“will act as the centrepiece of a US visit scheduled for next April - the first by Benedict XVI, and the first Papal visit since 1999 - and round off an environmenta l blitz at the Vatican, in which the Pope has personally led moves to emphasize green issues based on the belief that climate change is affecting the poorest people on the planet, and the principle that believers have a duty to “protect creation.”

Earlier this month, the Vatican announced that it would become the first fully carbon-neutr al state in the world. Vatican City will offset its carbon footprint by planting a forest in Hungary, and installing solar panels on the roof of St. Peter’s Basilica in Rome. The Pope, meanwhile, will still likely wear his red prada loafers.

This is all well and good, but one can’t help but be suspicious that the Pope is a-comin’ during an Election year. I’m sure the lean, mean religious right machine is salivating at the photo-op possibilitie s here, and God knows that groups like Priests for Life, the Catholic League and the Eagle Forum will be lobbying the Pope hard to speak out on abortion and gay marriage — with the specific intent of influencing next year’s election. Word has it, in fact, that the Pope is planning to also visit Massachusett s as part of the trek, the only state that legally recognizes gay marriage. Think he’ll say something about gay marriage? (Answer: Is the Pope Catholic?!)

I can’t help but be reminded of President Bush’s visit to the Vatican in early 2004, when he awarded Pope John Paul II a freedom medal, a largely ceremonial gesture that many saw as nothing more than trying to shake the Catholics from the voting trees. It made for a nice photo that appeared on the cover of just about every Catholic newspaper in the United States, and furthered the bogus media talking point that Bush was the preferred candidate of practicing Catholics.

Will Republicans pull the same trick during Benedict’s visit in 2008? I’ll bet my life savings on it. But hell, at least the Pope is throwing us progressives a bone on climate change. That’s probably as good as it gets with this Pontiff, who has already shown his penchant for silencing theologians, marginalizin g gays and lesbians from the church, and suggesting that all other Christian churches are inferior to Roman Catholicism.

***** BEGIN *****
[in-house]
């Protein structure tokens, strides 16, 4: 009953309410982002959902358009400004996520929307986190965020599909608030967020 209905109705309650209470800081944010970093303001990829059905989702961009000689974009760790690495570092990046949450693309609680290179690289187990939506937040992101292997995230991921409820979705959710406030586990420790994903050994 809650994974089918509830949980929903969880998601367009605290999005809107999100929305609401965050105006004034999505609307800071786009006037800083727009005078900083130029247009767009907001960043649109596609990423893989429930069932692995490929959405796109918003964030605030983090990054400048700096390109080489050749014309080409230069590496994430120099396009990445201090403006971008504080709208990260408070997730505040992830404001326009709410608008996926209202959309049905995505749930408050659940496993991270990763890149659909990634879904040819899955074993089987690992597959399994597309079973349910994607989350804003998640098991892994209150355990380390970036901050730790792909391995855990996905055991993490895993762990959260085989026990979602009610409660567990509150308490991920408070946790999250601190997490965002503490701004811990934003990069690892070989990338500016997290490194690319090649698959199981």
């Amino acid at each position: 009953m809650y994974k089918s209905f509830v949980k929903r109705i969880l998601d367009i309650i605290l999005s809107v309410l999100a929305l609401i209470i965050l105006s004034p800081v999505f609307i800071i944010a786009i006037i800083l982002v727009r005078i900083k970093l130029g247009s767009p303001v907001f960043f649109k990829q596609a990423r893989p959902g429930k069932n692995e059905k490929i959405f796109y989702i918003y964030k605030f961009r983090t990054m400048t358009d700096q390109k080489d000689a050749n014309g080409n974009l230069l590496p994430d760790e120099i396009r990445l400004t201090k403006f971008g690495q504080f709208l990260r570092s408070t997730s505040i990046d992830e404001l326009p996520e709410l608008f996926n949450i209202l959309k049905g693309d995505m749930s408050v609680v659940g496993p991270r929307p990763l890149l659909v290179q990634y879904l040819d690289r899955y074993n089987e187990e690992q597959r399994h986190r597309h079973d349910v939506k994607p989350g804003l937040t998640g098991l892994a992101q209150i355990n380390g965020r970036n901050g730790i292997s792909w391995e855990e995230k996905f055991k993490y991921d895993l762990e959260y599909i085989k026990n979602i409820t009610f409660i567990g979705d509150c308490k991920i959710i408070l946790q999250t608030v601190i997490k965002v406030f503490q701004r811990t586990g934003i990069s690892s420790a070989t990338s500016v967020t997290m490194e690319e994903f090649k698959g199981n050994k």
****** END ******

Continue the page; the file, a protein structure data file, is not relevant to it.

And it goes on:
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And they call this a rebound?

What do you call 104 Christians hanging out in a Florida trailer?

Apparently the new face of the burgeoning Christian right movement.

Headed into the 2008 election season, Christian conservative s are weary. Their movement has lost iconic leaders and the Republican presidential field is uninspiring. But they may have found hope in a trailer on the campus of Bell Shoals Baptist Church.

Even this weekend’s summit had its disappointme nts. Organizers had hoped up to 350 people would attend, laying the groundwork for a new Florida activist network.

But only 104, nearly all from Florida, had registered by Friday. A workshop on the basics of grassroots activism drew a handful of people — and one was a spy, an activist for Americans United for Separation of Church and State researching the opposition.

“There will be peaks and valleys, but I don’t know if people understand the depth and breadth of our movement,” said Gary Cass, former executive director at Kennedy’s Center for Reclaiming America for Christ, which closed after the South Florida preacher fell ill.

“…I don’t know if people understand the depth and breadth of our movement.” Probably not the most sensible quote to give at a gathering that disappoints by over 200 people, and pretty much includes only people within the Tampa metro-area. That said, and as a senior fellow from the Pew Forum is quoted in the article, the Christian right movement has had its obituary written several times since its inception in the 1970s. And, as luck would have it, Florida conservative s are itching to get an anti-gay marriage amendment on the state’s 2008 ballot, which seems to be a tried and true tactic to drum up Republican votes since before I was legally old enough to cast a ballot. (For those interested, that was 1996. I voted for Clinton, and up until 2002, he was the only person I ever voted for that won. Gov. Ed Rendell broke the losing streak…)

At any rate, it bodes well for Democrats if one of the major talking points emerging (er, thriving?) going into the 2008 elections is that Christians are uninspired by their flock of Republican candidates. State ballot measures attacking gay marriage may bring out the hard-liners, but they’ll never make up for the lack of original ideas and momentum on the GOP side.